The Holocaust did not happen overnight; nor did it occur in a vacuum. It resulted from a slow shift in the definition of what was already understood and accepted concepts of good and evil. The Holocaust, therefore, was possible not because Hitler was a charismatic speaker or a cruel dictator, but because so much of his party’s intellectual and therefore ethical construct was already familiar to the people of Europe. As a result, the people of Germany and the many Nazi party members and soldiers were not deficient in moral sensibilities nor were they quintessentially evil or brutal people; they were in fact ethically sensitive. For them, such deeds were simply no longer understood as evil. Herein lies the need for tolerance education. Through a thought-provoking study of the Holocaust and the social environment that led to it students can learn to counteract ignorance, brutality, and contempt fostered by intolerance as well as recognize the importance of following a moral compass that elevates the individual and the democratic values that nurture such a society.The Annual Holocaust Teachers of America Symposium is a 3 day intense teacher-created/ teacher-led professional development symposium where the participants gain priceless knowledge pertaining to the complex history of the Holocaust, 2000 years of Antisemitism in Europe, the roles of imperialism, colonialism, nationalism, economics, and democracy on the sociopolitical changes in Europe and how individuals were affected by these changes and how to accurately and appropriately bring these lessons to the 6-12 classroom. At the core of it all are raw historical facts, 100% applicable meaningful age-appropriate lessons, and the support of interdisciplinary team teaching.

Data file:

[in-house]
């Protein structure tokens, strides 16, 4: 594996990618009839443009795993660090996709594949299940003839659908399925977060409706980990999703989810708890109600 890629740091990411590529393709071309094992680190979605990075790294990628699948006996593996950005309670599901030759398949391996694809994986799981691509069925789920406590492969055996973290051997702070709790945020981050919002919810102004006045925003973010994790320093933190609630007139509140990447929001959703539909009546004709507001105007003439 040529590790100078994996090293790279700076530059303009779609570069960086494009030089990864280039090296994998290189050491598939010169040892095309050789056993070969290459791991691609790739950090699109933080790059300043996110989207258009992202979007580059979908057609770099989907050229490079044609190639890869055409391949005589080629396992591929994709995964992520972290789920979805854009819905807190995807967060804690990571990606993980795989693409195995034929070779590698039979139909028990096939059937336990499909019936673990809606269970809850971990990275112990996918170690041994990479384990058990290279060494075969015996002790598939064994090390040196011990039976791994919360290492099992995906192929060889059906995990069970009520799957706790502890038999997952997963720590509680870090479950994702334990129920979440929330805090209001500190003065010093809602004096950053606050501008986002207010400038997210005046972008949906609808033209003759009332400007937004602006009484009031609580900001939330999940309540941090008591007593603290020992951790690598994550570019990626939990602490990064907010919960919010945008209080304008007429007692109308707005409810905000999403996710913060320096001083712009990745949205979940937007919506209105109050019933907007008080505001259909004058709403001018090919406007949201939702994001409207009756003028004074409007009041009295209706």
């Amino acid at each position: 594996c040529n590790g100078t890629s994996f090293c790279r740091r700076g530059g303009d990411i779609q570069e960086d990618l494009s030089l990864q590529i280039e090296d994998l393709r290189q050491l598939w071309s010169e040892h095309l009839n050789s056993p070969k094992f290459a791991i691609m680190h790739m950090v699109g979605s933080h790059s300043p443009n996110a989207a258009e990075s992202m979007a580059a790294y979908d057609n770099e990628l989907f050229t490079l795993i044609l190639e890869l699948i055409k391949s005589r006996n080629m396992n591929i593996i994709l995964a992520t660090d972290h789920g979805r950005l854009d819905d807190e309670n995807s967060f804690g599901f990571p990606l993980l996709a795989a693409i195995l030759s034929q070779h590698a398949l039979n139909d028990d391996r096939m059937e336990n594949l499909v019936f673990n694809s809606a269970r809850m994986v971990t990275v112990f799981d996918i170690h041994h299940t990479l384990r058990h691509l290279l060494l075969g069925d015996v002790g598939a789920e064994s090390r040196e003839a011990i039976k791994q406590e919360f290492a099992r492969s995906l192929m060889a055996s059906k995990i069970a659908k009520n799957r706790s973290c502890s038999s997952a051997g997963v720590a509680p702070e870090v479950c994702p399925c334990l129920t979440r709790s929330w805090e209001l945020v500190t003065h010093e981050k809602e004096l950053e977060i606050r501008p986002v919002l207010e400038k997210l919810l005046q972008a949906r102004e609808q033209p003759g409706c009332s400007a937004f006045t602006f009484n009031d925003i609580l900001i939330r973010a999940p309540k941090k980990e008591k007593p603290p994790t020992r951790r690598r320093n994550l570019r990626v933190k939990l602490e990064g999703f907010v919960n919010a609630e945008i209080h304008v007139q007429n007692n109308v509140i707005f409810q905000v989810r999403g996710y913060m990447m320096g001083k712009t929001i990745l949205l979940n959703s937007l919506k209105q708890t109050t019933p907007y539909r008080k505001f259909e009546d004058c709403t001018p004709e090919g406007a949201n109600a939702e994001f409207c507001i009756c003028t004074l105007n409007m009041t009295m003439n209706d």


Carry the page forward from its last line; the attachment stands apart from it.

The Holocaust Teachers of America Symposium elevates, empowers, and enlightens classroom teachers through general and break-out sessions led by Holocaust survivors or their descendants and experienced classroom teachers like them to become advocates for academic integrity, democratic values, truth, historical accuracy, and compassionate communities in their schools.
The Holocaust & Human Rights Teachers of America Symposium is open to all teachers in grades 6 -12, interested parents, and community leaders from all backgrounds from any state in the United States of America, Canada, and Latin America. Teachers can be from private, public, religious, secular, or home-school settings and teach Language Arts, Social Studies, and creative electives.
The Symposium strives to bring the same professionalism and academic integrity found at conferences for higher education professionals (i.e. scholars), to the K12 teacher. Through our Symposium teacher-attendees will become Holocaust & Human Rights Pedagogy Experts, network with each other and many other “experts” in the field from authors to artists, and revolutionize how the subject and its teachers are viewed by administrators, law-makers, and textbook publishers for decades to come.
For more information about the schedule and speakers etc:
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9000 Avalon Blvd
Alpharetta, GA 30009